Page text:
Landlords Repairing Obligations

Landlords Repairing Obligations

Renting your property can be an area fraught with difficulties. One of the main issues which can arise between landlords and tenants is the question of repairs.

Almost all private rented properties in Scotland must meet the “Repairing Standard” before they are let and at all times during the tenancy. The Repairing Standard is contained in the Housing (Scotland) Act 2006 and is enforced through the Private Rented Housing Panel.

The landlord or their agent must inspect the property to ensure it meets the Standard at the start of the tenancy (or earlier) and must inform tenants of the terms of the Repairing Standard and of the Private Rented Housing Panel.

The Repairing Standard contains the legal and contractual obligations on private landlords, which must be met, in order to ensure that their property meets a minimum physical standard.
Landlords have a duty to repair and maintain their property from the tenancy start date and throughout the tenancy. This also includes a duty to make good any damage caused by doing this work. On becoming aware of a defect, landlords must complete any work within a reasonable time.
Private rented properties must meet the Repairing Standard as follows:

  •  The property must be wind and water tight and in all other respects reasonably fit for people to live in.
  •  The structure and exterior (including drains, gutters and external pipes) must be in a reasonable state of repair and in proper working order.
  •  Installations for supplying water, gas and electricity and for sanitation, space heating and heating water must be in a reasonable state of repair and in proper working order.
  •  Any fixtures, fittings and appliances that the landlord provides under the tenancy must be in a reasonable state of repair and in proper working order.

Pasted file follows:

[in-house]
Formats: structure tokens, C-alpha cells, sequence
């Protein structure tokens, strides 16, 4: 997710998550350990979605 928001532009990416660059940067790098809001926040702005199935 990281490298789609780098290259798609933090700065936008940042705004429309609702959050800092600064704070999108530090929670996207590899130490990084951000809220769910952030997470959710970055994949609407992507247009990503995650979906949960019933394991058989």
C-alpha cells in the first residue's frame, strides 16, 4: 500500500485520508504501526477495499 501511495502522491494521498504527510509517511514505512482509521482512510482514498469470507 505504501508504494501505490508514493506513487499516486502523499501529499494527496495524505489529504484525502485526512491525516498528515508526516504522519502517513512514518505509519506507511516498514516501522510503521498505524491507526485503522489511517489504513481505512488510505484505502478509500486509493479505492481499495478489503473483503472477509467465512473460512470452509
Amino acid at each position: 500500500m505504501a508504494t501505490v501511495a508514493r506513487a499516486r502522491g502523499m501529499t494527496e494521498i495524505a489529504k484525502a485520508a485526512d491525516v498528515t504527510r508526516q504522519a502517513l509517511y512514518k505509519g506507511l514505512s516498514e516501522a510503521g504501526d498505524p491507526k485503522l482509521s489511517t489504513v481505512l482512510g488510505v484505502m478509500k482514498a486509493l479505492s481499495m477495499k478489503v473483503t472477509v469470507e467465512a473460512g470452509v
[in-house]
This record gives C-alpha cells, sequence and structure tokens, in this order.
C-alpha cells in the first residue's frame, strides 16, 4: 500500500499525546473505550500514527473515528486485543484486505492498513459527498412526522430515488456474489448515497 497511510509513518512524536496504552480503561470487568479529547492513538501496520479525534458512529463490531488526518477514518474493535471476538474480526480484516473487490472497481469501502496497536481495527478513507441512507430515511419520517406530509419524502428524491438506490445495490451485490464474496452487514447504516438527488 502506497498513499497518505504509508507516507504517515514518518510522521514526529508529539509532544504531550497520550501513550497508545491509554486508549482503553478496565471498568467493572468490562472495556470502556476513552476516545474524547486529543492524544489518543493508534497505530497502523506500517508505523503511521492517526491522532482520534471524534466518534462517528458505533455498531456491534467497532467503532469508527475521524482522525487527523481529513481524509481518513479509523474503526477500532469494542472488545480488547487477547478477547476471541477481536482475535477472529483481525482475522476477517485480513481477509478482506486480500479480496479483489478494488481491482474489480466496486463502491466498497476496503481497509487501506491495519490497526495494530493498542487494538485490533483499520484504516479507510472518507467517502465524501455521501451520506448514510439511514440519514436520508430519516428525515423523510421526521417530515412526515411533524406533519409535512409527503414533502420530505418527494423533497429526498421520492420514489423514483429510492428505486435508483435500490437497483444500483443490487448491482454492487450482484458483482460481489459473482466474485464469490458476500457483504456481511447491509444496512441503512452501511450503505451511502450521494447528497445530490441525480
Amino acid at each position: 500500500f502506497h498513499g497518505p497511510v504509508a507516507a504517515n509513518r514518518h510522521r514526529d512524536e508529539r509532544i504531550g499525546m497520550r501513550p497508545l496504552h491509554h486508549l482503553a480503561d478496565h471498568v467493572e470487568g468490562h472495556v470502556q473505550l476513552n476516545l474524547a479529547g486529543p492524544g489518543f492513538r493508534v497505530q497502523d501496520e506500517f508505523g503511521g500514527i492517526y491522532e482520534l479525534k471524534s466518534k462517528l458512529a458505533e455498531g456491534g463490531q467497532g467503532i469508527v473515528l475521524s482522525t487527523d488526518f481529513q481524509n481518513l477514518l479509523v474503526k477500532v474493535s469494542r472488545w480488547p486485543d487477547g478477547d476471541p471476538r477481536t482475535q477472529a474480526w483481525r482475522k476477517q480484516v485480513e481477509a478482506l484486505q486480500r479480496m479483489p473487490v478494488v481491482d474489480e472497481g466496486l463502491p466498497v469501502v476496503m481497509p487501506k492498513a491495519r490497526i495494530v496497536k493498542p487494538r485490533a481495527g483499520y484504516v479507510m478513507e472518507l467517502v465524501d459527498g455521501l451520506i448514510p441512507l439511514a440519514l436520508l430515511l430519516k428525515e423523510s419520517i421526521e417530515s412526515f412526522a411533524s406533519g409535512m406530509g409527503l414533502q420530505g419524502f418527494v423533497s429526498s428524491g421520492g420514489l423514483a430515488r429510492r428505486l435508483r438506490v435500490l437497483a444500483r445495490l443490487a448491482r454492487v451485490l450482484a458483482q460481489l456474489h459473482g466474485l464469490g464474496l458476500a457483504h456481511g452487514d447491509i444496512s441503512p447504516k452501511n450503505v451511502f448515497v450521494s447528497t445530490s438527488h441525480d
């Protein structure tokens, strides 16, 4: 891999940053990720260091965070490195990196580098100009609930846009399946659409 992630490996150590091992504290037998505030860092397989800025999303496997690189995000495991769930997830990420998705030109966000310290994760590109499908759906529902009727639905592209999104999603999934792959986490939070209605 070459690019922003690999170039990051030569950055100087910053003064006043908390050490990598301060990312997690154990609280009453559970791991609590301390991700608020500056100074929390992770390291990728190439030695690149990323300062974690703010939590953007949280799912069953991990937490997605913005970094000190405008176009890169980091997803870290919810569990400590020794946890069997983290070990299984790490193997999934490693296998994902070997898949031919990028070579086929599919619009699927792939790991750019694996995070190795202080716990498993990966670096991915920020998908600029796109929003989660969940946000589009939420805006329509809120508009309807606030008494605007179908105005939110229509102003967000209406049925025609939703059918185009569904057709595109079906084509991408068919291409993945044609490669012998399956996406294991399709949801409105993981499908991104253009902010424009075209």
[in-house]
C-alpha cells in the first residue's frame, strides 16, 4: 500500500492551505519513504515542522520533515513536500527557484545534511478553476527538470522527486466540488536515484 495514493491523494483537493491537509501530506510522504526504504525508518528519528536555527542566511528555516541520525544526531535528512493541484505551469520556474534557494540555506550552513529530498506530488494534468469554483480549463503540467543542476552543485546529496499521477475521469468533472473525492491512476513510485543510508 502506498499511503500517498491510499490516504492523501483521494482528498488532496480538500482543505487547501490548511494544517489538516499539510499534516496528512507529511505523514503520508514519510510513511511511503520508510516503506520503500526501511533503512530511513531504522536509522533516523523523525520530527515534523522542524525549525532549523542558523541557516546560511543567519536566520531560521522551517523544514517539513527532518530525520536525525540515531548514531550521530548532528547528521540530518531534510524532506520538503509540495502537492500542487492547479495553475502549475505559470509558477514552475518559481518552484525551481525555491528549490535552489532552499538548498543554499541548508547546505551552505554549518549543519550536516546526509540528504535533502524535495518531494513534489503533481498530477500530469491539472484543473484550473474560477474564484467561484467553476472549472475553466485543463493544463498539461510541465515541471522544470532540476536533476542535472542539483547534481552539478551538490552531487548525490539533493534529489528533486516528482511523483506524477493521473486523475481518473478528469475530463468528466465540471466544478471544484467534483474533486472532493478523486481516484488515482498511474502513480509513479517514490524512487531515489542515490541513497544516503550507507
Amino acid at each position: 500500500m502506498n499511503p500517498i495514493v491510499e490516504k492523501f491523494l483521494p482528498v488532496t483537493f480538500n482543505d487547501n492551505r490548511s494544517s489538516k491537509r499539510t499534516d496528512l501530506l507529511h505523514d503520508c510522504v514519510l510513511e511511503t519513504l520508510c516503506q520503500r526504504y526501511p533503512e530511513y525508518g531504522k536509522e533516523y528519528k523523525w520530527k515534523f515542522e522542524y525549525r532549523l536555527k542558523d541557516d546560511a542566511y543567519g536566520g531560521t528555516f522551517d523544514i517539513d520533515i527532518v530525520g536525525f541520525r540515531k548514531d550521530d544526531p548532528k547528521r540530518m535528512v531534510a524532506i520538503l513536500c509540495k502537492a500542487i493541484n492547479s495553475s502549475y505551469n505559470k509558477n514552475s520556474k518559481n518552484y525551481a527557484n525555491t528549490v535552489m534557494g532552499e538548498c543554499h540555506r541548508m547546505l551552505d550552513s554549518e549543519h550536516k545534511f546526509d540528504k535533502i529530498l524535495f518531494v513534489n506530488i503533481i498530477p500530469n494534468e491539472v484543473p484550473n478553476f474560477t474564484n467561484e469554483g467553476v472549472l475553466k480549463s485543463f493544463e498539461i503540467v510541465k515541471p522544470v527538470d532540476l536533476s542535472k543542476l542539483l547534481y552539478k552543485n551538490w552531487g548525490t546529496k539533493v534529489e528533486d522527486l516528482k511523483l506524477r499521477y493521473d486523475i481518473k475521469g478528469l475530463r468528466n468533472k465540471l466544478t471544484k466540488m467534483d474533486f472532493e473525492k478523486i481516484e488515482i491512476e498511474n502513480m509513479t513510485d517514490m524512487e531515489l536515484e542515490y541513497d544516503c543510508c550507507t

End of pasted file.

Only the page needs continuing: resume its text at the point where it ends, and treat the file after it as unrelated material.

•  Any furnishings that the landlord provides under the tenancy must be capable of being used safely for the purpose for which they are designed.
  •  The property must have a satisfactory way of detecting fires and for giving warning in the event of a fire or suspected fire.

If, after a landlord has been notified of a problem and it is not attended to satisfactorily or if there is disagreement about whether or not there is a problem, then tenants have the right to refer the matter to the Private Rented Housing Panel (PRHP). The PRHP was created from the existing Rent Assessment Panel for Scotland (RAP) and works to ensure fair rents for tenants and landlords across Scotland. The PRHP has power to require a landlord to carry out work necessary to meet the Repairing Standard.
A landlord cannot transfer responsibilities for repairs or the cost of repairs onto the tenant. These are unfair terms, and will not be legally binding.
This Briefing has been produced for information purposes only and is based on the law and other information available at the time of writing. We cannot be held responsible for any losses incurred through acting or failing to act on the basis of anything contained in this Briefing.

If you require advice on any of the matters referred to, please contact us so that we can advise you, taking account of your own particular circumstances and requirements.

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